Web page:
Jul 20, 2021West Michigan facility built for produce growers’ value-added products, food processing
The community college in the Michigan town of Muskegon is hedged about with fruit and vegetable farm operations.
Blueberry farms and apple orchards dot the countryside, with major production areas in Sparta (apples) and South Haven (blueberries). To the north is Oceana County, the self-proclaimed “Asparagus Capital of the World.”
A little farther north is Traverse City, “Cherry Capital of the World.” Just 20 miles east of the Muskegon campus is Swanson Pickle, a large processing operation that draws cucumbers from roughly 3,000 acres each season.
And now on that campus, there’s a new tool for these growers and the entrepreneurs who work with them: 8,000 square feet for developing value-added produce products and ag technology and scaling them up to the commercial level.
Called FARM for food, agriculture, research and manufacturing, the facility is a project of the West Michigan Food Processing Association (WMFPA), Muskegon Community College and the Community Foundation for Muskegon County. WMFPA was formed in October 2017 to bundle “existing local agriculture attributes with the benefits of expanding regional food processing capabilities.”
“As an educational capacity builder to help small businesses prosper and learn and build their own capacity before they go to their own facility, and to help large companies, large fruit and vegetable companies, with new product trials, and new innovations, is really the focus of FARM – new products and new ag technologies,” said Marty Gerencer, executive director of the WMFPA. “This isn’t a place you would come to for five years – maybe a year at the most.” She added there’s also a teaching function of the facility – there’s a cement pad with hookups for Michigan State University’s Mobile Food Processing Lab, a big trailer that travels between campuses.
For the commercial tenants, three bays in the facility are mostly the same, each with about 2,600 square feet of space. The “front” of each bay has an office, locker room, area for personal protection equipment, a produce-washing station and restrooms. A large production area has about 1,600 square feet of space. At the back of the building is a loading area with two large coolers each capable of holding 2,600 pounds of product.
Gerencer said the first two tenants are mostly bringing their own equipment.
“However, for the fruit and vegetable industry, we hope to work with Michigan State University to identify equipment that just needs to be here,” Gerencer said. Machinery to make purees for farm-market standbys like jams, or possibly baby food, is one example.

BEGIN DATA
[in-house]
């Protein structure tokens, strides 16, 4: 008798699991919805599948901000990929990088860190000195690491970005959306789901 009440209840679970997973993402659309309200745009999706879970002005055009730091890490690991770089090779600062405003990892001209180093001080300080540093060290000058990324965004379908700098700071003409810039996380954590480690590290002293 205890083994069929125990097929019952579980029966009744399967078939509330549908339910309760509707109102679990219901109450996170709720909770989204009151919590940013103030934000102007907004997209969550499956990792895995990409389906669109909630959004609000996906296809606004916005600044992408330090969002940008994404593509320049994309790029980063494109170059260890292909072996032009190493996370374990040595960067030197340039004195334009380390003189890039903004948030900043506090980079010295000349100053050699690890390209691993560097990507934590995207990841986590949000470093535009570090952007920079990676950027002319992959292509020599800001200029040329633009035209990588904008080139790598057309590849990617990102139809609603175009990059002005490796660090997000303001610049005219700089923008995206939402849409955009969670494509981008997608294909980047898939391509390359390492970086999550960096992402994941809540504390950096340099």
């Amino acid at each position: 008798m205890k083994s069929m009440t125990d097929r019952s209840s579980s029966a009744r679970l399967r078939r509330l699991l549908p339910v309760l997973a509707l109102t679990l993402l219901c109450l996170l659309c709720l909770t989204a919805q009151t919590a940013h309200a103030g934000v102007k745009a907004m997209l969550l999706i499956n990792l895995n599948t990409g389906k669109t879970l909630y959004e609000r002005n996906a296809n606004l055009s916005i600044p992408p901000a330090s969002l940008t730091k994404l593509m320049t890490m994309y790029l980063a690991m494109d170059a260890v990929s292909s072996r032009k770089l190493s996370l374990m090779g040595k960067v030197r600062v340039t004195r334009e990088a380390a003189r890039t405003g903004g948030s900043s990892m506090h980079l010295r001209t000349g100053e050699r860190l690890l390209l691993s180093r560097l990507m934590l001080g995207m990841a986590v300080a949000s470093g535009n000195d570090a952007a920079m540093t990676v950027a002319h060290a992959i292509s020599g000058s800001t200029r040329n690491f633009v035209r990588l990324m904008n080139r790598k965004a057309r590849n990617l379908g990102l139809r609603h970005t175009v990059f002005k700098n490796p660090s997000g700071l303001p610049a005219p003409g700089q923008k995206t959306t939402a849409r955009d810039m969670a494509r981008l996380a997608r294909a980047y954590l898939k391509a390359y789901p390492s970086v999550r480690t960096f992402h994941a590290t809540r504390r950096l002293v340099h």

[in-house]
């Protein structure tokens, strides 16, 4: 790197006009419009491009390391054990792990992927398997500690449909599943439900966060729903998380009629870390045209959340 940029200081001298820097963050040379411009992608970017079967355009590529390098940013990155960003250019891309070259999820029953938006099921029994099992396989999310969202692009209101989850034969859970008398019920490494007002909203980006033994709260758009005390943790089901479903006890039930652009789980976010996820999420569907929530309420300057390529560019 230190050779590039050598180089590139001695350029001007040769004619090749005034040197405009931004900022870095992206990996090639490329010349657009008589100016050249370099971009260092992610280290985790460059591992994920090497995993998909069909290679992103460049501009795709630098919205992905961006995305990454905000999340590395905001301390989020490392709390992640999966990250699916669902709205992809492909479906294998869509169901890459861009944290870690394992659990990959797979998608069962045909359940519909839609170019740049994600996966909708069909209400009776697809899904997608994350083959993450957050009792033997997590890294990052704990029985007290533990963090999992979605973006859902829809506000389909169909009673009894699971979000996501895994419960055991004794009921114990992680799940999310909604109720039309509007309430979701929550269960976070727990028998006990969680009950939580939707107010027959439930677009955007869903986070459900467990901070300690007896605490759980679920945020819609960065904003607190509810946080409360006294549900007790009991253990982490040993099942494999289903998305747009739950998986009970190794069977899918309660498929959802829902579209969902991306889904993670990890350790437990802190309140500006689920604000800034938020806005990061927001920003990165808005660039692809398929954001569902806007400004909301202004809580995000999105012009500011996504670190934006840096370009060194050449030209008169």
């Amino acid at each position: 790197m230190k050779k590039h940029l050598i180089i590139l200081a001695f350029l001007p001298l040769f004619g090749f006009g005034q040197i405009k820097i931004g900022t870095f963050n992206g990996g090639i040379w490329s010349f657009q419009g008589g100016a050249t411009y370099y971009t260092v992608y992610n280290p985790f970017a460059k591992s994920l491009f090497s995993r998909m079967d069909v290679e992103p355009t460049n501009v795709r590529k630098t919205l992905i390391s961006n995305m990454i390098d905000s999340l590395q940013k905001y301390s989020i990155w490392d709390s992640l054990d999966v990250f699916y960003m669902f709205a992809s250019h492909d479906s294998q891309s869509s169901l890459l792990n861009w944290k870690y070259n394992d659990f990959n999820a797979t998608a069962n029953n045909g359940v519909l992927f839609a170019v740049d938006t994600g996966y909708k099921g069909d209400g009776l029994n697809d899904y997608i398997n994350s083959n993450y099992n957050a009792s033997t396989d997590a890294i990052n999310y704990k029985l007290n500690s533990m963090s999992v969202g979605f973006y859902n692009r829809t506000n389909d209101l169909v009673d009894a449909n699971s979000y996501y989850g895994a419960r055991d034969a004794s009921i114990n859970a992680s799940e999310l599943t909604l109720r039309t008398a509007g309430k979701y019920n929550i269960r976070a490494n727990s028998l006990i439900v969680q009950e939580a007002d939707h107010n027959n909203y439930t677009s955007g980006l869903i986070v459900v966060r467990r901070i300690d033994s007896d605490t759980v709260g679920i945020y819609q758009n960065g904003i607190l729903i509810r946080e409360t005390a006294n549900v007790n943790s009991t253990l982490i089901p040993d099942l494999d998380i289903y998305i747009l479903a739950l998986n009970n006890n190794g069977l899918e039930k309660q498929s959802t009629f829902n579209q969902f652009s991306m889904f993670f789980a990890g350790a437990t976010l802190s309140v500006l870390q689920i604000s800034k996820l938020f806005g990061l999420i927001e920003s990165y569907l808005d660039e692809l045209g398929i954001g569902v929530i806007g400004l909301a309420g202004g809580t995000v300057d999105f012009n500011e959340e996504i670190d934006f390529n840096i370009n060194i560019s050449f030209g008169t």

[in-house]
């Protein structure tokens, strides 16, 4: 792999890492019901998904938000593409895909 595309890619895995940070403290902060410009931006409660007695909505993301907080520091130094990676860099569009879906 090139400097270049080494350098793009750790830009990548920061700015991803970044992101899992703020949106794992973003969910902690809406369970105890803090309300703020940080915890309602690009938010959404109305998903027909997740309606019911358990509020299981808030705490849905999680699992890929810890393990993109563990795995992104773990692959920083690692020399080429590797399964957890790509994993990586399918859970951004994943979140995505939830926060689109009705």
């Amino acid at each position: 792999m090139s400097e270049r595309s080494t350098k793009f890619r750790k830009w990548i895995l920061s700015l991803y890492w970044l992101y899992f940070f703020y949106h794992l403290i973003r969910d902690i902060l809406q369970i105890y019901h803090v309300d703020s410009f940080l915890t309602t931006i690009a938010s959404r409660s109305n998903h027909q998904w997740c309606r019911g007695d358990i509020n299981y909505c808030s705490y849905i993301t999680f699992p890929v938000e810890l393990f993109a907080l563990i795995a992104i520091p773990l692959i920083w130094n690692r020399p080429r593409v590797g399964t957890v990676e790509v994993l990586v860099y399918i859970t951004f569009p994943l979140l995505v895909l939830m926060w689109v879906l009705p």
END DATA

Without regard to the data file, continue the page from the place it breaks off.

The facility is an opportunity for growers to experiment.
“For farmers interested in getting into value-added products, because they would have a place to trial products,” Gerencer said. “There are also some ag technology products that have also inquired about having space here, and they would be ag technology, food technology products and equipment and solutions that would support the food processing industry.”
FARM is for both small and large business ventures, she said, and both are hoped to make use of the facility. Some smaller tenants might choose to rent for just a couple of days a week.
Getting to work
Among two of the initial tenants is Zack Smith, owner of the Lively Up Kombucha. Smith said he’s able to source produce – fresh and in season – from local farmers. His “Blueberry Harvest” flavor of the brew features berries from Sodini Farms north of Muskegon. He also works with Tortise and Hare Farm in Muskegon, Mclaughlin Grows Urban Farm and Lake Effect Apiaries in Mears, Michigan.
“We work with local farmers whenever fruit is in season,” he said. Frozen produce works in the off-season.
For the first 2.5 years of running the business, he had another job while running the company. Now, he has three employees, not including himself. Before FARM, he was crowded into an 800-square-foot commercial space. Without the chance to scale up, he probably would have had to turn down sales, he said. Distributed by Cherry Capital Foods, he’s now in more than 100 stores in Michigan, including the Whole Foods outlets.
“FARM is that opportunity for us to continue that dream … that stepping stone to a whole new level,” he said. “It’s already been a month (here) and we’ve already increased our volume three times.”
Kaja Thorton-Hunter is the owner of Kaja’s Flavor Packs, spice mixes she blends herself. A Michigander, she developed a taste for southern spices while studying and living in Savannah, Georgia.
After returning to Michigan, she continued to cook in that Southern style. “I used to grow my own peppers,” she said. Her crab boils became something of a community event, at one point attracting about 200 people to her home for the spicy food.
Starting a small business, she said she’s now in some local shops and got the opportunity to get into the large retail chain, Meijer. Increasing her production level is important, and the FARM facility will help her do that – she received the keys to the space in mid-June and hopes to move some spice auger equipment there soon.
“It’s an opportunity to scale to places we don’t even know yet,” she said.
– Stephen Kloosterman is the associate editor of Fruit Growers News.
Above, Lively Up Kombucha owners Brenna Kelley and Zack Smith enjoy some of their product. They work with local blueberry growers, apiaries and other farmers for ingredients. Photo: Lively Up Kombucha